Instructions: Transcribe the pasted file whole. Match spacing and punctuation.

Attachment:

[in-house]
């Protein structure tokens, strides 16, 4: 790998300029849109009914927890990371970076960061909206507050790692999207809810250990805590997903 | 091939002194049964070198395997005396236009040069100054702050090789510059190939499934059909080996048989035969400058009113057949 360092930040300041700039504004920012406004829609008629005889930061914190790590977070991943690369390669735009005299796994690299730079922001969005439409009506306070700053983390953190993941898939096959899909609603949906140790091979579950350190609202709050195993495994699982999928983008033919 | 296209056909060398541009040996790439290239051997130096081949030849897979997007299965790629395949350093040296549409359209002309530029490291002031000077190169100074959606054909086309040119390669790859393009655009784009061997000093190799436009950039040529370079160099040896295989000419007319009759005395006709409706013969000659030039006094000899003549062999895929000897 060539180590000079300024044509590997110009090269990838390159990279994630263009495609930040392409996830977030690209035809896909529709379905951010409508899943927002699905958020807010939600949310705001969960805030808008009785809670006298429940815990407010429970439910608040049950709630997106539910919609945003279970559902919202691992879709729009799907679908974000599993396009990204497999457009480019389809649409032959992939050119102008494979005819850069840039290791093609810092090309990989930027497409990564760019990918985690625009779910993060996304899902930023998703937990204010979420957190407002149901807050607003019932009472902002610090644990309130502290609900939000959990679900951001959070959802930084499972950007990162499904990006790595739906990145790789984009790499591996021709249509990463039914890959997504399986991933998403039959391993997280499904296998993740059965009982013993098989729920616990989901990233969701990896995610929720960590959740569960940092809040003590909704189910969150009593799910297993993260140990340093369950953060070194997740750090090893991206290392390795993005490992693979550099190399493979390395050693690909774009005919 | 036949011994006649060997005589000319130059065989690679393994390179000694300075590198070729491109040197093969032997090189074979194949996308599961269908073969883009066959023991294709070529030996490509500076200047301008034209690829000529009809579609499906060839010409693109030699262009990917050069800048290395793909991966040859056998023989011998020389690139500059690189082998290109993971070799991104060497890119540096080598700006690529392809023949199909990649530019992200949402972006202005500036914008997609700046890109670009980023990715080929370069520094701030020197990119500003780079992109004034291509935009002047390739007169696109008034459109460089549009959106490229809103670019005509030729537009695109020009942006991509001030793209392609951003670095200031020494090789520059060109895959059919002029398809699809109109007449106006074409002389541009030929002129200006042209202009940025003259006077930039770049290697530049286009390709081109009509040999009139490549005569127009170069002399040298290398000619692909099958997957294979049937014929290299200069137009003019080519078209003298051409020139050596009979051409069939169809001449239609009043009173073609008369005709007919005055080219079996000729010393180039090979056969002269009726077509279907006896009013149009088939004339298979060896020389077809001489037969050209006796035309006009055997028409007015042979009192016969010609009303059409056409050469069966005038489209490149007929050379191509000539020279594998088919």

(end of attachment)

[in-house]
């Protein structure tokens, strides 16, 4: 790998300029849109009914927890990371970076960061909206507050790692999207809810250990805590997903 | 091939002194049964070198395997005396236009040069100054702050090789510059190939499934059909080996048989035969400058009113057949 360092930040300041700039504004920012406004829609008629005889930061914190790590977070991943690369390669735009005299796994690299730079922001969005439409009506306070700053983390953190993941898939096959899909609603949906140790091979579950350190609202709050195993495994699982999928983008033919 | 296209056909060398541009040996790439290239051997130096081949030849897979997007299965790629395949350093040296549409359209002309530029490291002031000077190169100074959606054909086309040119390669790859393009655009784009061997000093190799436009950039040529370079160099040896295989000419007319009759005395006709409706013969000659030039006094000899003549062999895929000897 060539180590000079300024044509590997110009090269990838390159990279994630263009495609930040392409996830977030690209035809896909529709379905951010409508899943927002699905958020807010939600949310705001969960805030808008009785809670006298429940815990407010429970439910608040049950709630997106539910919609945003279970559902919202691992879709729009799907679908974000599993396009990204497999457009480019389809649409032959992939050119102008494979005819850069840039290791093609810092090309990989930027497409990564760019990918985690625009779910993060996304899902930023998703937990204010979420957190407002149901807050607003019932009472902002610090644990309130502290609900939000959990679900951001959070959802930084499972950007990162499904990006790595739906990145790789984009790499591996021709249509990463039914890959997504399986991933998403039959391993997280499904296998993740059965009982013993098989729920616990989901990233969701990896995610929720960590959740569960940092809040003590909704189910969150009593799910297993993260140990340093369950953060070194997740750090090893991206290392390795993005490992693979550099190399493979390395050693690909774009005919 | 036949011994006649060997005589000319130059065989690679393994390179000694300075590198070729491109040197093969032997090189074979194949996308599961269908073969883009066959023991294709070529030996490509500076200047301008034209690829000529009809579609499906060839010409693109030699262009990917050069800048290395793909991966040859056998023989011998020389690139500059690189082998290109993971070799991104060497890119540096080598700006690529392809023949199909990649530019992200949402972006202005500036914008997609700046890109670009980023990715080929370069520094701030020197990119500003780079992109004034291509935009002047390739007169696109008034459109460089549009959106490229809103670019005509030729537009695109020009942006991509001030793209392609951003670095200031020494090789520059060109895959059919002029398809699809109109007449106006074409002389541009030929002129200006042209202009940025003259006077930039770049290697530049286009390709081109009509040999009139490549005569127009170069002399040298290398000619692909099958997957294979049937014929290299200069137009003019080519078209003298051409020139050596009979051409069939169809001449239609009043009173073609008369005709007919005055080219079996000729010393180039090979056969002269009726077509279907006896009013149009088939004339298979060896020389077809001489037969050209006796035309006009055997028409007015042979009192016969010609009303059409056409050469069966005038489209490149007929050379191509000539020279594998088919």